BH: The report includes a number of very interesting findings. The general fertility rate, 60.2 births per 1,000 women aged 15–44, declining 3% in 2017 and reaching a record low is certainly noteworthy. In addition, the continued decline in the birth rate for teens, down 7% from 2016 to in 2017, and reaching another record low, is very significant. The increase in the cesarean delivery rate following several years of decline is noteworthy as are the recent increase in rates of preterm and low birthweight births.

Q: Why does fertility keep going down in the U.S.?

BH: In general, there are a number of factors associated with fertility. The data on which the report is based comes from the birth certificates registered for births in the U.S. While the scope of this data is essentially all births in the country, and provides detailed information about rare events, small areas, or small population groups, the data does not provide information about the parent’s decision to have (or not have) a child. And so, accordingly, we cannot examine the “why” of the changes and trends in births.

Q: Does the decline in the Total Fertility Rate essentially mean fertility is down below “replacement” levels?  Could you explain this in general terms?

BH: “Replacement” refers to a minimum rate of reproduction necessary for generation to exactly replace itself, that is, enough children born to replace a group of 1,000 women and their partners. For the total fertility rate, this rate is generally considered to be 2,100 births per 1,000 women. In 2017, the total fertility rate, 1,764.5 births per 1,000 women, was below replacement.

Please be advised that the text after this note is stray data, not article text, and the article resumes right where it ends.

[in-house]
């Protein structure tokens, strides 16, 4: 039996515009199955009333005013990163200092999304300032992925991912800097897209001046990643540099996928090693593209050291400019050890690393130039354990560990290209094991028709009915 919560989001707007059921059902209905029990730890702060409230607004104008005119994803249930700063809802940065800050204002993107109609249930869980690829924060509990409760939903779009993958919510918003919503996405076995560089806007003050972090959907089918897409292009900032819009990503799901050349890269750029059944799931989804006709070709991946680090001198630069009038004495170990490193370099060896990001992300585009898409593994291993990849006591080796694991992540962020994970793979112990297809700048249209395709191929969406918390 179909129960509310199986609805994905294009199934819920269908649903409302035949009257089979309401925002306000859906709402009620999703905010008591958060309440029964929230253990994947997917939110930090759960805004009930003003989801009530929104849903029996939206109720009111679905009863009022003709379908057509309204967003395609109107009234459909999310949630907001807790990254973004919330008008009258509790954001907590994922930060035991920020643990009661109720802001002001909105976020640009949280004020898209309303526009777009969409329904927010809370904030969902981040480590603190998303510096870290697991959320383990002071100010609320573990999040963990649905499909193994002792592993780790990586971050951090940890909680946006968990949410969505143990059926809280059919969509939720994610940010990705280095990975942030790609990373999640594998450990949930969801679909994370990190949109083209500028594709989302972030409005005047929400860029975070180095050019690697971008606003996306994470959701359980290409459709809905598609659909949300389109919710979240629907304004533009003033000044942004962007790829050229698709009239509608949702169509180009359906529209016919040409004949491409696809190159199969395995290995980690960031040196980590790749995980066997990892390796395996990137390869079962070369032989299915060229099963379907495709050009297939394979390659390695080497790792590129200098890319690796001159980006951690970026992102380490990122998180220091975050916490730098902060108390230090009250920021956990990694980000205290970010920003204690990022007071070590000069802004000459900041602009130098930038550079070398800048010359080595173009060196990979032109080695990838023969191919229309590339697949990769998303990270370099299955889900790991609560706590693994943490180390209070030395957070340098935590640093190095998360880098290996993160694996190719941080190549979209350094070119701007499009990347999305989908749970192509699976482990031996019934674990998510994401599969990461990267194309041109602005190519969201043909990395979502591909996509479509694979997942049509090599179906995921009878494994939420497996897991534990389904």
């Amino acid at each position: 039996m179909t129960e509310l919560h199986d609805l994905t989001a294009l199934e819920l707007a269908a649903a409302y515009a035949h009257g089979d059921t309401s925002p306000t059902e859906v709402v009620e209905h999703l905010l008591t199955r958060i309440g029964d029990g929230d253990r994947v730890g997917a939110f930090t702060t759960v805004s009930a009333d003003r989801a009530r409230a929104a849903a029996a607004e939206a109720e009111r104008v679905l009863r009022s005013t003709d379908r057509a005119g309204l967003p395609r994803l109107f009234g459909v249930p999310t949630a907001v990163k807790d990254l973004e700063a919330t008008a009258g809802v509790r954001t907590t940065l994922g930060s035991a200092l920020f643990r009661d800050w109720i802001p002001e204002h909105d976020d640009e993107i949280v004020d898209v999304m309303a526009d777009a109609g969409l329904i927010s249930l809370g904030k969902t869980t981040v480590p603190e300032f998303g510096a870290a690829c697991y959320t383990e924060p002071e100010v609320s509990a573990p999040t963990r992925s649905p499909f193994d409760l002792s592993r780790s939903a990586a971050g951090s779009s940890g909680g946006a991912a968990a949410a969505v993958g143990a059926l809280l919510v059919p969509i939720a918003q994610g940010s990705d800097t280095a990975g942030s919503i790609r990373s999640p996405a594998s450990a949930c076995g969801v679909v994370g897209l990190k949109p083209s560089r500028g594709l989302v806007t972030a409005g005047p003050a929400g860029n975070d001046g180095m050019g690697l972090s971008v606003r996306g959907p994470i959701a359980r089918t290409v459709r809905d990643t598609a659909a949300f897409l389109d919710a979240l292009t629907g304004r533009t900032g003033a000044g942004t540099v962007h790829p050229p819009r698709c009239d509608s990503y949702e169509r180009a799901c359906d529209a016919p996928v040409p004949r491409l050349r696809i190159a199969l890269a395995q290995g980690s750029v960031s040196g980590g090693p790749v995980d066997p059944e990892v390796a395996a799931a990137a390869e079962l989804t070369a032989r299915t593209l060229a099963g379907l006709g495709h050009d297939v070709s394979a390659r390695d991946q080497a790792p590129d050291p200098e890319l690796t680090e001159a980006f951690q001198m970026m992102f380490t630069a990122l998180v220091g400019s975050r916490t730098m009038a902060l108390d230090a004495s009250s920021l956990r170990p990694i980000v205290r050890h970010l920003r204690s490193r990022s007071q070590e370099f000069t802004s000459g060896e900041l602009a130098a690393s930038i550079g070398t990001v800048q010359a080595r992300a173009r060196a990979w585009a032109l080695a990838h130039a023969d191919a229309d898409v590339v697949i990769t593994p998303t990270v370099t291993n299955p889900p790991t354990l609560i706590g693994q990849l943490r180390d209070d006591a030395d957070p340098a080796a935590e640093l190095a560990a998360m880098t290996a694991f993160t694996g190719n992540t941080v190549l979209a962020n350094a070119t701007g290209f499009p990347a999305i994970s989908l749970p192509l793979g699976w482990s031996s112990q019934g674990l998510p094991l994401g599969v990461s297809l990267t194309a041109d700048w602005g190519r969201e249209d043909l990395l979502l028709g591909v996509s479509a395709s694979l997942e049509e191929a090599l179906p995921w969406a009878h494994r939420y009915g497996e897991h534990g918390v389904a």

Q: Do the increases among women over 40 suggest a “new norm” in people waiting till much later to have children?

BH: Birth rates for women aged 40-44 and 45-49 years have increased generally over the last 3 decades. Given this, it reasonable to expect this trend to continue.

Q: Are the annual declines in teen pregnancy something that we are in danger of taking for granted?

BH: The birth rate for females aged 15-19 has decreased 8% per year from 2007 through 2017. For comparison, the decline in the birth rates for women aged 20-24 and 25-29 was 4% and 2% from 2007 through 2017. The decline in teen births is very noteworthy.

Q: Can you explain how the increases in preterm births and low birthweight are connected?

BH: Infants born preterm are also often, but not exclusively, born low birthweight and vice-versa.  The causes of the recent upward shift in these rates are not well understood.

QuickStats: Percentage Distribution of Long-Term Care Staffing Hours by Staff Member Type and Sector — United States, 2016